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FL may resist Medicaid expansion based on ruling

Florida elected officials have been griping about the forced expansion of Medicaid under the Affordable Care Act ever since it was passed in 2010. Today's Supreme Court decision appears to give them an out.

The state challenged the constitutionality of the law on two grounds -- the individual mandate to buy health insurance and the requirement that states expand their Medicaid programs.

The 5-4 ruling upheld Congress' right to pass the individual mandate -- which charges a penalty to those who don't obtain coverage -- under its taxing ability. But the court overturned Section 4, the Medicaid expansion.

It violates the Constitution by threatening states with the loss of their existing Medicaid funding if they decline to comply with the expansion, Chief Justice John Roberts ruled.

The current Medicaid program is jointly funded by the federal government and the states; this year, the state's share is about 44 percent, according to State Health Facts. The program covers certain categories of uninsured low-income people, including children, pregnant women, the blind, elderly and disabled.

The ACA increased the number of individuals that the states had to cover under Medicaid up to 133 percent of the federal poverty level. While the federal government said it would cover all of the cost of the increase for the new population for the first two years and then a majority of the cost until the end of the decade, when it rests at 90 percent, state officials blanched.

They said they feared the ACA's requirement to obtain health coverage would scoop up individuals who qualified for Medicaid but never signed up for it. And that new population would be paid for at the old rate, which could cost state taxpayers more than $100 million a year, they estimated.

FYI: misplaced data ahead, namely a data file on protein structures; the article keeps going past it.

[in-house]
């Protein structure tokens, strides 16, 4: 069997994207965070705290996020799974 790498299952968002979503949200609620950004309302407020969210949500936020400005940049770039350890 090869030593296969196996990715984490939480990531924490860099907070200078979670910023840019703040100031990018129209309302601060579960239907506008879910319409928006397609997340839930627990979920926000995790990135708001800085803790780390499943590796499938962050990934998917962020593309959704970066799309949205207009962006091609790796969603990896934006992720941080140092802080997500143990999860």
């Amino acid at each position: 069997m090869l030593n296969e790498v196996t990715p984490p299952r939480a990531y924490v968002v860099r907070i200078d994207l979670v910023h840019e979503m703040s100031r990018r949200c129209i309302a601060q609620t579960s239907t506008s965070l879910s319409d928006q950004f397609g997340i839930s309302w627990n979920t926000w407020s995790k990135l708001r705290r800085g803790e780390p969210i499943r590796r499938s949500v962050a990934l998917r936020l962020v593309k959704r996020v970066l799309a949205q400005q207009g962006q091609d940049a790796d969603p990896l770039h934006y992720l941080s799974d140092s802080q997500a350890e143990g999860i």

Medicaid officials have estimated that the cost of expanding the program could altogether add $1 billion to its cost. However, consumer advocates say that there are offsetting costs by reducing the number of uninsured low-income people who get emergency-room care.

Of Florida's estimated 4 million uninsured, about 1.2 million would qualify for Medicaid under the new rules if Florida chooses to go along with the expansion. About 3 million are already enrolled in Medicaid in the state, and the program accounts for more than $21 billion -- almost 1/3 of the state budget.

By noon, some in Tallahassee were already predicting that Florida would opt out, the Palm Beach Post reported. 

--Health News Florida is an independent online publication dedicated to journalism in the public interest. Contact Editor Carol Gentry at 727-410-3266 or by e-mail.


Carol Gentry, founder and special correspondent of Health News Florida, has four decades of experience covering health finance and policy, with an emphasis on consumer education and protection.